Debt for Climate Opportunities in South Africa
Background Paper #5: South Africa’s economy, which was already in a precarious state before Covid-2019, has been tipped into full blown crisis by the pandemic. Gross na-tional government debt is expected to be upwards of 86% within two years. Eskom, which is the country’s state-owned monopolistic and vertically integrated electricity utili-ty, is a key driver of this escalating debt profile and lies at the heart of the economy’s structural challenges.
Eskom is facing unprecedented financial, operational, and technological challenges, including: a failing coal fleet (which generates 85% of its electricity); a carbon and local pollutant profile that is rapidly becoming intolerable to society; revenue shortfalls and the early stages of a utility death spiral; together with a ballooning debt burden of R480 billion (US$27.9bn). Eskom’s debt will be immediately unserviceable. Simultaneously, South Africa has a significant and immediate opportunity to pivot its carbon-intensive power sector towards low-carbon energy. Most of South Africa’s coal mining and pow-er-related activities are concentrated in Mpumalanga province, which hosts. This has a severe impact on air quality and the health of local populations. Only an ambitious rollout of renewables creates the foundation for a just transition that enhances the local environmental and health benefits of phasing out coal-fired power.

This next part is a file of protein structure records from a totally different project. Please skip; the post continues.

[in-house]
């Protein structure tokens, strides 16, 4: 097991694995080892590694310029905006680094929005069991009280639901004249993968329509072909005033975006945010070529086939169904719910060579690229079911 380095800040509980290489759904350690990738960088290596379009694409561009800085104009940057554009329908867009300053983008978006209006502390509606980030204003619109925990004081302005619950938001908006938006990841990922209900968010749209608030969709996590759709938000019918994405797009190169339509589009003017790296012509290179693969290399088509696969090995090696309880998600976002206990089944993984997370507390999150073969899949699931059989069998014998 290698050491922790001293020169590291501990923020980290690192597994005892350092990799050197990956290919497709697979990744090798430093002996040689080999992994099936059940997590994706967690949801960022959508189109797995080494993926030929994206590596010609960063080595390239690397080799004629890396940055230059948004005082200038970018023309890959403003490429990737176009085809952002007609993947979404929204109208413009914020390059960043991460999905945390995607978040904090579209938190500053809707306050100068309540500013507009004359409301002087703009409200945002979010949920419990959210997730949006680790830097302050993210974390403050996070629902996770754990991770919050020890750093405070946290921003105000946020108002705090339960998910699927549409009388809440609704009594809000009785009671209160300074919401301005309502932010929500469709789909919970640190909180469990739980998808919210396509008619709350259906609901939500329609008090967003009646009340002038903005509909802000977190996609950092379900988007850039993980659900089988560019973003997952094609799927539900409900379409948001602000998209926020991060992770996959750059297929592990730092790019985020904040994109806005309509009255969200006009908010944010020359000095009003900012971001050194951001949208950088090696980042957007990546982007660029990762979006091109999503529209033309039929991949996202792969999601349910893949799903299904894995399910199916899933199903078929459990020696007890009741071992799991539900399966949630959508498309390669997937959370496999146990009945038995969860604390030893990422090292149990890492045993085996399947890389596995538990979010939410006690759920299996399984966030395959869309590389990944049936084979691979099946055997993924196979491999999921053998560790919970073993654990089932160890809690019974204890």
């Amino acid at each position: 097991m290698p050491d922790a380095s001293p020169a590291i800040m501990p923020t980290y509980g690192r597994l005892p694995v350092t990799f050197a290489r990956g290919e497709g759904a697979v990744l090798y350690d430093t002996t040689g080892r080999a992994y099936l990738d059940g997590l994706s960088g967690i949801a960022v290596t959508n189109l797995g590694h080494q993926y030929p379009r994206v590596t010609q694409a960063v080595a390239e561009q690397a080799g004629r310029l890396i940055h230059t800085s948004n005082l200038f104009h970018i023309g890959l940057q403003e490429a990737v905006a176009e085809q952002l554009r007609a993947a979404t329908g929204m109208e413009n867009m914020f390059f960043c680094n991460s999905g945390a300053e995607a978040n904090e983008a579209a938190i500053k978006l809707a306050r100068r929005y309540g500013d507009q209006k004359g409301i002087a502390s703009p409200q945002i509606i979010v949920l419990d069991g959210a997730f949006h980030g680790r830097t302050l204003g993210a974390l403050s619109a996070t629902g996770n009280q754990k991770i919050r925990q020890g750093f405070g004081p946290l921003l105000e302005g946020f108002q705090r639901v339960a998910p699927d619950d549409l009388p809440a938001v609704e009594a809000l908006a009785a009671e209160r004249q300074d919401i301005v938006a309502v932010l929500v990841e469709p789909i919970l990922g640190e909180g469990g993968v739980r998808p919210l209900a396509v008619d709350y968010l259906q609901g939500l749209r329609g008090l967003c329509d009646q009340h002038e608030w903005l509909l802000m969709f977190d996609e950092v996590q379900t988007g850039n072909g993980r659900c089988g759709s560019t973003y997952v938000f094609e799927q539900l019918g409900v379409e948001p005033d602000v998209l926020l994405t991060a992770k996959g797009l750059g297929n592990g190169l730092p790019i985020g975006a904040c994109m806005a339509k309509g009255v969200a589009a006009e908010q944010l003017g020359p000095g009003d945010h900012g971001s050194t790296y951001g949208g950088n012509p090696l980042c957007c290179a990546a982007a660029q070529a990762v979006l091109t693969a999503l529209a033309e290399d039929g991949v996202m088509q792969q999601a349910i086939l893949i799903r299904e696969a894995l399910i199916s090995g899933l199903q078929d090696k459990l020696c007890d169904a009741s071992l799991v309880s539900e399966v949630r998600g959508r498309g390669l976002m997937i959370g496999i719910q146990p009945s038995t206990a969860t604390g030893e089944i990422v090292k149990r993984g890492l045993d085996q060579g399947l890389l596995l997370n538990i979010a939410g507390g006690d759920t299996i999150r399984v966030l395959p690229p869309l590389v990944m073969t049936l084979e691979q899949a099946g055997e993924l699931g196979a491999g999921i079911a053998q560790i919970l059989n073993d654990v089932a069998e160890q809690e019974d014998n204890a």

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Table of contents
South Africa in 2020, Post Covid-19
A Transition to Renewable Energy:
The Most Attractive Techno-economic Option
Institutional, Political, and Regulatory Barriers
The Role of Debt-for-Climate Initiatives to Support a
Just Transition in South Africa
How Would a DCI Support the Just Transition?
Insights from the South African Case and Issues
for Further Exploration
Authors’ Bio 39